Freethought Perspectives: Lives of Purpose

The following was presented in the Houston Church of Freethought by Arthur A. Fay, Nov. 12, 2006.

I have wrestled with this phrase “lives of purpose” and how to address it as I attempt to try and give you what it is about this life that I value and what makes me happy. I finally decided as a man of 63 years of age and retired earlier than expected, I maybe should begin with today. Hopefully, I will be able to give you enough information of how I got here so you might at least know me better and maybe add a bit to your view of Freethought.

First, in the couple of years since retiring, I appreciate time as never before. It seems my life has been a gigantic merry-go-round since early childhood, and suddenly, all that changed when I was handed a severance check and forms to fill out for receiving a pension. I truly appreciate the phrase “time to smell the coffee” as that exactly captures the essence of what I am trying to say. Before, I rushed around with busy schedules and career concerns; now, I take each day (even each hour) one at a time, and try and enjoy all of them. This has enabled me to read at my leisure, learn new stuff on the computer that interests me and that are not just demands of a job, and best of all, I barely remember what commuting on clogged highways each morning and evening was like.

And there are a lot of other things I value more today than ever before. Nancy, my wife who practically saved my life in the mid-seventies, brings me complete joy. Of all the wonderful experiences she has brought me, that smile in the morning or whenever she re-enters the house is worth more than gold.

Today, I value watching my two stepchildren and my son conduct rational and productive lives. One of my greatest joys has been their telling me that my influence and values have contributed to some of their successes in life.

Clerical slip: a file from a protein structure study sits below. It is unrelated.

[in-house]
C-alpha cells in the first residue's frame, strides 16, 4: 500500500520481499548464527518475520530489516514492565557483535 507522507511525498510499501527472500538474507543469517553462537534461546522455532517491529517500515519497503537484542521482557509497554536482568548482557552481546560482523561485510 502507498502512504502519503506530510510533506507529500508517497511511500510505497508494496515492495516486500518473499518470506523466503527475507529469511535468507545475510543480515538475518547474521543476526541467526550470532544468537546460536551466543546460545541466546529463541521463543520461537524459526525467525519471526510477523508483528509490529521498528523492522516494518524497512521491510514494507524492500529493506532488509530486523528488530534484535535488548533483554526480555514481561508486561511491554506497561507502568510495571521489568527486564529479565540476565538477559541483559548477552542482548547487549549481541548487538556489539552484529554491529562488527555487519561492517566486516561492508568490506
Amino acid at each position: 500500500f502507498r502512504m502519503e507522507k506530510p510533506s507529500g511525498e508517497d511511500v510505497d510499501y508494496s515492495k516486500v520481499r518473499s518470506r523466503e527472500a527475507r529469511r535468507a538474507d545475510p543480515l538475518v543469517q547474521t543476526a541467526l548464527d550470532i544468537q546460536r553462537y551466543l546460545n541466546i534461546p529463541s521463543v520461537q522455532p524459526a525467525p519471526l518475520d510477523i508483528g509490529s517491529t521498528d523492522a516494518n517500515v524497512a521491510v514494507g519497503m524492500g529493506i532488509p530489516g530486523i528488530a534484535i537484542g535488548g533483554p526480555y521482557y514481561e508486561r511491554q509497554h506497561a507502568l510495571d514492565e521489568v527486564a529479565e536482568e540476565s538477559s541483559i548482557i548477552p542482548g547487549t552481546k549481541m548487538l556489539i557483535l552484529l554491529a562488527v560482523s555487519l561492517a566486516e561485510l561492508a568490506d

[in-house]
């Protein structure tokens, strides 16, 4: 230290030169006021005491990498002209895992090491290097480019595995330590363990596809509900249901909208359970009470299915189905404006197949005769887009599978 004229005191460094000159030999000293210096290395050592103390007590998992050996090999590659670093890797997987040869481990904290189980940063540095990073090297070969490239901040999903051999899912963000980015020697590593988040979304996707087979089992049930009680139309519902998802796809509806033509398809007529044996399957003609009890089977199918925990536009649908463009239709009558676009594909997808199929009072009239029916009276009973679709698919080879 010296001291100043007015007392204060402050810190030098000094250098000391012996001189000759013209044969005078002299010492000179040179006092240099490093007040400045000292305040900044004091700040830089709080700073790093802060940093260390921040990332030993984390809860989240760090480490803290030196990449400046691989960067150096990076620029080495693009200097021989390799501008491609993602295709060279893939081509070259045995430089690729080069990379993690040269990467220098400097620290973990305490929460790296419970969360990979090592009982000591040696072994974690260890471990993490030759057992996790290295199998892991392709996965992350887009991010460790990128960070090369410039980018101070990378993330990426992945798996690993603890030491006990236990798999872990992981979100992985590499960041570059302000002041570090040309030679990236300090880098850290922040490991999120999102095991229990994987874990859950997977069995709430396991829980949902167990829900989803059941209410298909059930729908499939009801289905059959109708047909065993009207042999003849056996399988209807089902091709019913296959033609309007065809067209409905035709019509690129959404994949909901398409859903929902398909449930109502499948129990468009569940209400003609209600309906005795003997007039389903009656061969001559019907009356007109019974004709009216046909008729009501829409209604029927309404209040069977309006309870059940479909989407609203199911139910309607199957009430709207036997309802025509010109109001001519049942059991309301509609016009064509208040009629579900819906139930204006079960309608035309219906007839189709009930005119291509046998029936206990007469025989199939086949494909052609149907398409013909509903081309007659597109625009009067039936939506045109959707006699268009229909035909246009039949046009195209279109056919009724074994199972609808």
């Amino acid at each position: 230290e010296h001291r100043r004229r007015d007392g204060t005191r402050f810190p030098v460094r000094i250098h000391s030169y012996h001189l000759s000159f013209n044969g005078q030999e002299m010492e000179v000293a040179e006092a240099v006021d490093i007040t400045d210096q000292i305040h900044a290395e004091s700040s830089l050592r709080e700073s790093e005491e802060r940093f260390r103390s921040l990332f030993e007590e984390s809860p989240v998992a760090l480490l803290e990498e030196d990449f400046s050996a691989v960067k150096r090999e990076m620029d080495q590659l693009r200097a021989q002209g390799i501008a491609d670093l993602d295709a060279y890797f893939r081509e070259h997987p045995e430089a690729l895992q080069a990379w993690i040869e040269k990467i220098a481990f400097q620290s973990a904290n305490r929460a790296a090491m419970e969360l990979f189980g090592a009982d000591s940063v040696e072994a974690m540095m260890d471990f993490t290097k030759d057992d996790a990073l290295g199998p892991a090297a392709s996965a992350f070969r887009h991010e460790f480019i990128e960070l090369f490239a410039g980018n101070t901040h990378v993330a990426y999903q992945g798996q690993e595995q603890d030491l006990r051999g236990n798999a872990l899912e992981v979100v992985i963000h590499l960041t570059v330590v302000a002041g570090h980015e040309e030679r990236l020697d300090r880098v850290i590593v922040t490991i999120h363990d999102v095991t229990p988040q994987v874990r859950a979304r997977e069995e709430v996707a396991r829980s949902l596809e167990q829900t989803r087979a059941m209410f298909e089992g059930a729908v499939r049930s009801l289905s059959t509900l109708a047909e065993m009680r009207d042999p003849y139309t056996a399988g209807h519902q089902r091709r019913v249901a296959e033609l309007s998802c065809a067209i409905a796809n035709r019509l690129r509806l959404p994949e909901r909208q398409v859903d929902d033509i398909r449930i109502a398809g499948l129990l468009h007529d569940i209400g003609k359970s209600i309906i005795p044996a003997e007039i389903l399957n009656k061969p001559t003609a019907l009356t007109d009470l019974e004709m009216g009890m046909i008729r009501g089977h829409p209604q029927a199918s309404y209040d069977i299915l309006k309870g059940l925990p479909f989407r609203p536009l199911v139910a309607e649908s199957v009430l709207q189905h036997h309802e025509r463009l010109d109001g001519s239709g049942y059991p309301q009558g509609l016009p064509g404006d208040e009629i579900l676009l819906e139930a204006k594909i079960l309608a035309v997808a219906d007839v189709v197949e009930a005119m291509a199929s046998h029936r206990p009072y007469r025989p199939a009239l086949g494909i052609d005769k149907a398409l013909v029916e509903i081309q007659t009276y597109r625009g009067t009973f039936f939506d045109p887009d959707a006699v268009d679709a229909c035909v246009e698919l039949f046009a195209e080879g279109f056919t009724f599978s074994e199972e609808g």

I thoroughly enjoy my life today. And I really think one of the reasons it is possible is the fact that the values I have held for about forty years are valid, consistent, and dare I say, universal. I’m certain of them, yet it is also true I could be wrong. And that, for me, is the essence of a Freethinker, i.e. sound conclusions always subject to rational revision.

In my EARLY YEARS, my values began forming in childhood, as often is the case. There were two main sources- society and parents. I absorbed them relatively uncritically, again as many people do. Through exposure to the Methodist Church, neighborhood friends, schools, and parental input, I was a sponge soaking up all manner of values and mores.

My earliest memories of the beginning of critical thinking began in my early teens when I began resisting church and Sunday school. I was instinctively offended by admonitions that I was basically unworthy and could only become worthy with subservience to an invisible and incomprehensible being. Those attitudes made no sense to me, and they soon led to my being able to skip the further stifling experience of church.

In my later teens, I began thinking more and more about the things I was learning in school about history, science, and literature. Still, I emerged from high school thinking Jesus was probably the Son of God, and somewhere there had to be a plausible explanation of everything. Yes, I thought God was there, but it still didn’t make sense.

As a YOUNG ADULT in my early 20s, I bumped into my first “epiphany” (“a sudden intuitive leap of understanding, especially through an ordinary but striking occurrence”). And that was the realization that everything we perceive as “existence” does not require a cause. This experience began with the familiar “first cause” argument, and I sum it up with the phrase, “Time is IN the universe; the universe is not in time.”

You all know the first cause argument. God is proposed as the first cause. What, then, created God? “God does not require a cause,” it is said. Then how is it existence requires a cause? A cause either exists or it doesn’t. If it exists, it is part of existence. If it doesn’t exist, it cannot be a cause. Therefore, existence has always existed in one form or another, and that gives the word “eternal” meaning.